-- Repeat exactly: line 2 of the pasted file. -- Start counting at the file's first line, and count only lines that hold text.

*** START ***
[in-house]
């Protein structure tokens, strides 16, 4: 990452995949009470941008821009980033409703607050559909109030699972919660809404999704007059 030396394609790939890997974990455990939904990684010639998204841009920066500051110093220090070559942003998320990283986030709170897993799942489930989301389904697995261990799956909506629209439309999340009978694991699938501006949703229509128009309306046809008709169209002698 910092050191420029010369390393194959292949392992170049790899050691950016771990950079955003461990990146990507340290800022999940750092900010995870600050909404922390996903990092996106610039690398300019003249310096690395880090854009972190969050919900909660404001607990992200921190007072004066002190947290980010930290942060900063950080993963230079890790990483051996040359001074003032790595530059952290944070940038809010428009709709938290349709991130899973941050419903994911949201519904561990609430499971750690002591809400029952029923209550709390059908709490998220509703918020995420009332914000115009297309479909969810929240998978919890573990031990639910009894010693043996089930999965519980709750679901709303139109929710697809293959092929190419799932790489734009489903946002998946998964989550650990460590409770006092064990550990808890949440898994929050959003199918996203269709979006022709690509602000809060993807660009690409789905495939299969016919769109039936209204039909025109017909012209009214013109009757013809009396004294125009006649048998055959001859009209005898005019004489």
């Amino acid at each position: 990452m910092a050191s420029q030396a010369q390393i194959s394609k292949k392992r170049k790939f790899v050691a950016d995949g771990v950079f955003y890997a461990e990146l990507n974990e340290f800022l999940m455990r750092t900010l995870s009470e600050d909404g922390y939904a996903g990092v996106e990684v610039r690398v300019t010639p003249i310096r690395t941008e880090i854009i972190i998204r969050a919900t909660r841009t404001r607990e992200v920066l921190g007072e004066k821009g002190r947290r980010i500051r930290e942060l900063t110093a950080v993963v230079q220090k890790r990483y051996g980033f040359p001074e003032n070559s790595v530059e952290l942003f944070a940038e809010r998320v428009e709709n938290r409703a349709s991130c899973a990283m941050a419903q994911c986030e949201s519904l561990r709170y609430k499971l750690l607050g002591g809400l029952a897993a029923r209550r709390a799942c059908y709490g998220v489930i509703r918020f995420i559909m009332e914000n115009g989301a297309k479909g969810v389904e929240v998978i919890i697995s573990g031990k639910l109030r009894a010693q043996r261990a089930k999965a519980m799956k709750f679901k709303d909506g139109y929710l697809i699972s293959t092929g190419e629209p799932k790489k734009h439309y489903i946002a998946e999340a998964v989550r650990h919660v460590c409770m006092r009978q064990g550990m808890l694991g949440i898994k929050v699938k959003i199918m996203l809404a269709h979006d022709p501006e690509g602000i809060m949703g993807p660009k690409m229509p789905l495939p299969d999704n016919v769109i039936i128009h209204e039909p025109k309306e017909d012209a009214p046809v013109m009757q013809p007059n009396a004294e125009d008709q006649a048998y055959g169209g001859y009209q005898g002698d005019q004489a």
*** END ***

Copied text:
């Protein structure tokens, strides 16, 4: 990452995949009470941008821009980033409703607050559909109030699972919660809404999704007059 030396394609790939890997974990455990939904990684010639998204841009920066500051110093220090070559942003998320990283986030709170897993799942489930989301389904697995261990799956909506629209439309999340009978694991699938501006949703229509128009309306046809008709169209002698 910092050191420029010369390393194959292949392992170049790899050691950016771990950079955003461990990146990507340290800022999940750092900010995870600050909404922390996903990092996106610039690398300019003249310096690395880090854009972190969050919900909660404001607990992200921190007072004066002190947290980010930290942060900063950080993963230079890790990483051996040359001074003032790595530059952290944070940038809010428009709709938290349709991130899973941050419903994911949201519904561990609430499971750690002591809400029952029923209550709390059908709490998220509703918020995420009332914000115009297309479909969810929240998978919890573990031990639910009894010693043996089930999965519980709750679901709303139109929710697809293959092929190419799932790489734009489903946002998946998964989550650990460590409770006092064990550990808890949440898994929050959003199918996203269709979006022709690509602000809060993807660009690409789905495939299969016919769109039936209204039909025109017909012209009214013109009757013809009396004294125009006649048998055959001859009209005898005019004489």